Established in 2010, Bendes is a jewelry designer in Moscow, Russia, specializing in wedding and engagement rings. Through one retail location and a comprehensive online store, the company has expanded to offer a wider range of rings for men and women for all occasions. Recently, Bendes introduced a new identity designed by Moscow-based [email protected].
Within the framework of platform setup, our team discovered the essence of the brand, its design philosophy, communication policies, main attributes, characteristics of every interaction with the audience as well as key archetypes as the Aesthete (Adult, Elegant) and the Explorer (Creative, Idealist). This allowed us to accurately form graphic language and key methods in the system of identification.
For those of you that have previously expressed in the comments that one needs more background on the strategy before being able to form an opinion… there you go.
In the previous version of Béndes Studio attributes of the brand lacked congruency and existed separately that is why we moved towards its identification redesign and developed a central brand constant. We based our work on the principles of timeless design that revolved around harmony, composition and tempormatics.
The design process of the constant elaboration started off with the selection of the font that reflects “the voice” of the brand to the fullest. In the main version of the logo we preserved capital letters and changed the font for flowing antiqua whiсh is a hybrid form of antiqua and gothic fonts.
To construct an integral visual identity it is focal to convey the main ideas of the brand in a visual metaphor. It is obvious what this metaphor is from the name (BEND)ES. In English “to bend” means to shape into a curve or angle. This concept was a starting point for the creation of a mood board with meanings and expedients which are associated with Béndes Studio brand.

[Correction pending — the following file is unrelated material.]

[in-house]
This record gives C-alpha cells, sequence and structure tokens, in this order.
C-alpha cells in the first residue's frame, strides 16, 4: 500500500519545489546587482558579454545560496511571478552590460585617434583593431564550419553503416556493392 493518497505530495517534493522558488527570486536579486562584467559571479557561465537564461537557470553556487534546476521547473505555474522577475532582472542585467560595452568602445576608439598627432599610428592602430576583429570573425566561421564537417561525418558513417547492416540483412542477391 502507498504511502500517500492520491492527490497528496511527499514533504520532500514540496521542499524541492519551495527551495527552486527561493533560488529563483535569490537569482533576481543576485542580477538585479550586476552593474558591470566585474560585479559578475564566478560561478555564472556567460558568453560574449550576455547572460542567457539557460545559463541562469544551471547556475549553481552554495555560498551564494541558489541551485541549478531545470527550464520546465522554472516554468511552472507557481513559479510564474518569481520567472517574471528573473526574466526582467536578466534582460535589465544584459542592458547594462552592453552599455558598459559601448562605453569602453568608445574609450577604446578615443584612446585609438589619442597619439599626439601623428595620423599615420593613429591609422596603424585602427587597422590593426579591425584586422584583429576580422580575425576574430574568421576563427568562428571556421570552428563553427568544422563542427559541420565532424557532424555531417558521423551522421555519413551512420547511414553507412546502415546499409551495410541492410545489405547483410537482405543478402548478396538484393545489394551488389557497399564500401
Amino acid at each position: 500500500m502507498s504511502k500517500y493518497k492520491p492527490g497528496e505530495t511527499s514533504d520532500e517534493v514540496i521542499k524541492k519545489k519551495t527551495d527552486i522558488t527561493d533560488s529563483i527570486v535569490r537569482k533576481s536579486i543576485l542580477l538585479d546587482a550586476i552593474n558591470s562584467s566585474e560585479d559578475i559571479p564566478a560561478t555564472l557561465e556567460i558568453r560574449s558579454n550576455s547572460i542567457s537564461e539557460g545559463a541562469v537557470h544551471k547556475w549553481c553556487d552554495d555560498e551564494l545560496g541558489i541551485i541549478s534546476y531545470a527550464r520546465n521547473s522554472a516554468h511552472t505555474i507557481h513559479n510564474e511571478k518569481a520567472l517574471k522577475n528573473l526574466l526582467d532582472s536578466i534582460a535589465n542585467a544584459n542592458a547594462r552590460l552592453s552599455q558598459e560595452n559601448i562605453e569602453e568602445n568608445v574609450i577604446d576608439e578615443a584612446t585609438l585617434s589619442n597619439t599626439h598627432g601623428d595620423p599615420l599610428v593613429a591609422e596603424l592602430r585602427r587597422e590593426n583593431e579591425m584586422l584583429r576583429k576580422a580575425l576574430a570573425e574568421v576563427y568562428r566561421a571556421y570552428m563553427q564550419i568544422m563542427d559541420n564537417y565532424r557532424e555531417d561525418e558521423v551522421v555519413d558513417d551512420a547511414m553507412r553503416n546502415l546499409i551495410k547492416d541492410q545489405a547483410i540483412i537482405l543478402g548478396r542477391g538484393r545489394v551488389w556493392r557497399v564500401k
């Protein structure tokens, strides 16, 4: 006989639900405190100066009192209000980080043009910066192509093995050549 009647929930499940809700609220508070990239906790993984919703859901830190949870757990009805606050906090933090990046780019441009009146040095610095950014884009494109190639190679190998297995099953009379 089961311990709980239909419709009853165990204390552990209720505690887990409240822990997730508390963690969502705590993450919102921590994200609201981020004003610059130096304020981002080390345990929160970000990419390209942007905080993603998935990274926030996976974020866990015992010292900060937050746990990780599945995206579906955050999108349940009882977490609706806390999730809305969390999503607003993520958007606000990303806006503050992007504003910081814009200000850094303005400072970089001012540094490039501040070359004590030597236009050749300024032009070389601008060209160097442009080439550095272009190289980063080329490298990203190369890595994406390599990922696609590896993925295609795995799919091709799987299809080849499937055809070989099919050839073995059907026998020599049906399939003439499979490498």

The old logo was awkward, with a strange icon that I’m sure was meant to be the silhouette of a ring on the outside but no idea what the inside butterfly thing was meant to be but surely nothing you would want to put your finger through. The wordmark was equally weird with the most dramatic “B” I have seen in a while. So, nothing lost when moving away from the old logo. The new logo uses the free AGOpus font, which is a less flared version of the ubiquitous Optima. The logo is not great, it’s not bad, it just… is. Even though the packaging application does, in the end, save it, it would have been nice for the logo to have something more special about it.
The principle curvature of the matter formed the basis of the graphic technique with multiple lines that represent a sequence of coordinates generated by the code. A modern interpretation of natural landscapes and forms is one of the indications that modern jewelry art proceeds its advancement in a digital sphere. The logo has an unusual method of affixing: left and right ends go beyond the borders of a two-dimensional plane. Thus the classic graphics is transformed into a fresh avant-garde tactic.
Of all the things in the project, this is the one I still don’t understand conceptually nor enjoy in application.
Béndes Studio employ two versions of the logo. A version of «BENDES» in uppercase is designed for external communication and bringing attention: advertisement, social media. A more austere style of «Béndes Studio» in lowercase is ideal for native branding formats: small packaging and cases, tags, blanks with technical information and questionnaires.
Although everything is relatively pleasant in the applications, the combination of the two logos and two names — “BENDES” in AGOpus and “Béndes Studio” in Pragmatica (and sometimes also in AGOpus but uppercase and without the accent) — is very confusing. I even had to clarify with the designers if they were different things, which they are not. The print applications seem stuck between wanting to be classic and contemporary, mixing centered and flush-left compositions in odd ways and combining the two fonts that don’t quite gel.
Our team came up with two types of packaging for the products:
— white boxes made of a design cardboard — are basic for Béndes Studio products with interior design foam rubber for jewelry safekeeping.
— black leather cases — designed for special occasions, their interior is made of velour.
The packaging is a much better manifestation of the design ideas, starting with the cropped logo that wraps around the box and the more minimal use of the wavy line that adds an interesting contrasting element. The double name — BENDES and Béndes Studio — still trips me up but aesthetically it Pinterests well.
Overall, there is nothing surprising or overly exciting about the identity and packaging, hitting a lot of expected notes for a jewelry brand. The packaging is nice to look at and when the main logo bleeds off the edges it starts to develop into something much more interesting but I think the main logo needed something more nuanced than what a free font has to offer and the print applications need to have more conviction about what kind of brand it is: classic and elegant or one that randomly drops generative wavy lines on things for no evident reason.